Opposition party leaders are meeting in Westminster to discuss how to ensure Boris Johnson cannot push a no-deal Brexit through against the will of parliament.
As part of the discussions, Jo Swinson is expected to propose an amendment to the Benn Act which would force the prime minister to seek an extension to Article 50 as early as this weekend.
The Benn Act already requires Johnson to take the request to Brussels if he does not have an acceptable deal by October 19, but opposition leaders fear that this does not leave enough time for legal challenges if Johnson tries to circumvent it.
The prime minister and government representatives have said they will follow the law but continue to insist the UK will leave the EU by October 31.
Yet there is no breakthrough in Withdrawal Agreement negotiations on the horizon.
A Lib Dem source told the Press Association that Swinson will put forward the idea of bringing forward the deadline for seeking an extension when she meets counterparts from Labour, the SNP, Plaid Cymru and the Greens.
“I expect it to be discussed at the meeting. It is certainly Jo’s intention that it should,” the source told PA.
Ian Blackford, the SNP leader at Westminster, signalled his support for the Lib Dem plan, saying he would back any measure which prevented Johnson bypassing the Benn Act.
“All of us have got to work together. I’m not precious. Everyone is much more aware of what he is capable of,” he told The Daily Telegraph.
“There is no doubt that he will seek to frustrate the legislation in place as we head towards the second half of October.”
A Labour source said: “We are looking at all mechanisms and additional legal safeguards to block no-deal and ensure the PM complies with the Benn Act.”
The move could see Tory MPs and ministers forced to abandon their party conference in Manchester and dash back to Westminster if the opposition stage an ambush to seize control of the Commons agenda.
Unusually, the Commons is sitting during conference after MPs refused to grant the government the customary recess.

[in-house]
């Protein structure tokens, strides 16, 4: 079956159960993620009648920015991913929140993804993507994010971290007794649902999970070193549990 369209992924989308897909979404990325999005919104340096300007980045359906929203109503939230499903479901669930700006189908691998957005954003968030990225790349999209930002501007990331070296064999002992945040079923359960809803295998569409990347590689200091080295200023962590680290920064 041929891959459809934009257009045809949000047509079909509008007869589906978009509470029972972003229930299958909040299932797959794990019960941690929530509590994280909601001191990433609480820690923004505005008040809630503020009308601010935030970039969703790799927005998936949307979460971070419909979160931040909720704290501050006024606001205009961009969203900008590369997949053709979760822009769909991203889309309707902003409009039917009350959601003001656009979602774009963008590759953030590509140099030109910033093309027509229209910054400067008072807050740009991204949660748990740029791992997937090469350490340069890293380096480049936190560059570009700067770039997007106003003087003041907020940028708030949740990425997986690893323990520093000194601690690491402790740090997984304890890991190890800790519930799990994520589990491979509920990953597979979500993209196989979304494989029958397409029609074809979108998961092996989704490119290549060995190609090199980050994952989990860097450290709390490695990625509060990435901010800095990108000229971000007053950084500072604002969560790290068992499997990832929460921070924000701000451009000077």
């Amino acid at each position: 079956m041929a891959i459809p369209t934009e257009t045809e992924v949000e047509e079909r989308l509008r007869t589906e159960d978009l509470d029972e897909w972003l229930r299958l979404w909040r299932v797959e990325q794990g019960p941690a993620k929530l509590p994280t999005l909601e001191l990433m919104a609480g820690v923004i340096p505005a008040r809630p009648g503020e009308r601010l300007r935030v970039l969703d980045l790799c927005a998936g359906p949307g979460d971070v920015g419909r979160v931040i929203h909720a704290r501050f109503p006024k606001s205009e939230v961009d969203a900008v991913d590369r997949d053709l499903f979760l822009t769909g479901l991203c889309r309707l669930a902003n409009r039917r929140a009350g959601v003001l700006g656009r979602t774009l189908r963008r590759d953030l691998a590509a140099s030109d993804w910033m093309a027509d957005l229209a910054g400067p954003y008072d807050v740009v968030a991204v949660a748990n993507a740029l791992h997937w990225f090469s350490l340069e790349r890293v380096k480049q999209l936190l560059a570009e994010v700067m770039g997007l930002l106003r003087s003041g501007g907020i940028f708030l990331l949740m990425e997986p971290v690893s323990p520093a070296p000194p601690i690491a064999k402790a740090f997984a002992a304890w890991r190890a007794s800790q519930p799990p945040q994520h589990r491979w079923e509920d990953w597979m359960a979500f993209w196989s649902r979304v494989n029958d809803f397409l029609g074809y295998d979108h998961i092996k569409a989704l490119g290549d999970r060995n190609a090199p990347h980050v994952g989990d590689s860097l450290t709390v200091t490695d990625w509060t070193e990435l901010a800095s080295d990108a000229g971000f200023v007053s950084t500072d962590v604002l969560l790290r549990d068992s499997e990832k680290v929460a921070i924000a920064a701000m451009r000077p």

The government’s own prorogation of parliament, later found to be unlawful by the Supreme Court, had reduced the time available for Brexit discussions.
The latest plan comes after the SNP failed to win support for tabling a no-confidence motion with a view to forming an interim government if they succeeded in toppling Johnson.
Under the proposal, the temporary administration would have sought an extension from the EU and then immediately called a general election.
However the other parties were wary, amid concerns Johnson could have tried to hang on in No 10 and delay an election until after October 31 by which time Britain would be out.
There were also sharp differences between the parties over who would lead such a government.
Jeremy Corbyn has said that, as the leader of the biggest opposition party in the Commons, he should become the caretaker PM.
While the SNP broadly supports this, Jo Swinson has been adamant that she would not be prepared to put the Labour leader in No 10.
Her view is shared by many of the rebel Tory MPs who lost the whip after rebelling over Brexit and whose votes would be needed if the plan was to succeed.
Other MPs have proposed grandees such as ex-Tory Ken Clarke or Labour’s Dame Margaret Beckett as caretakers, on the grounds that they would be less divisive.
Other ideas floating around Westminster include tabling another bill to enable the Commons speaker to seek an extension from Brussels if Johnson refuses to do so.
Meanwhile, ministers insist they can still get an agreement with the EU which would allow Britain to leave on October 31 with a deal – despite repeated warnings from Brussels that nothing substantive has been proposed.
Diplomats in the Belgian capital have said they expect the British side finally to table its proposals for resolving the issue of the Northern Ireland backstop once the Tory conference finishes on Wednesday.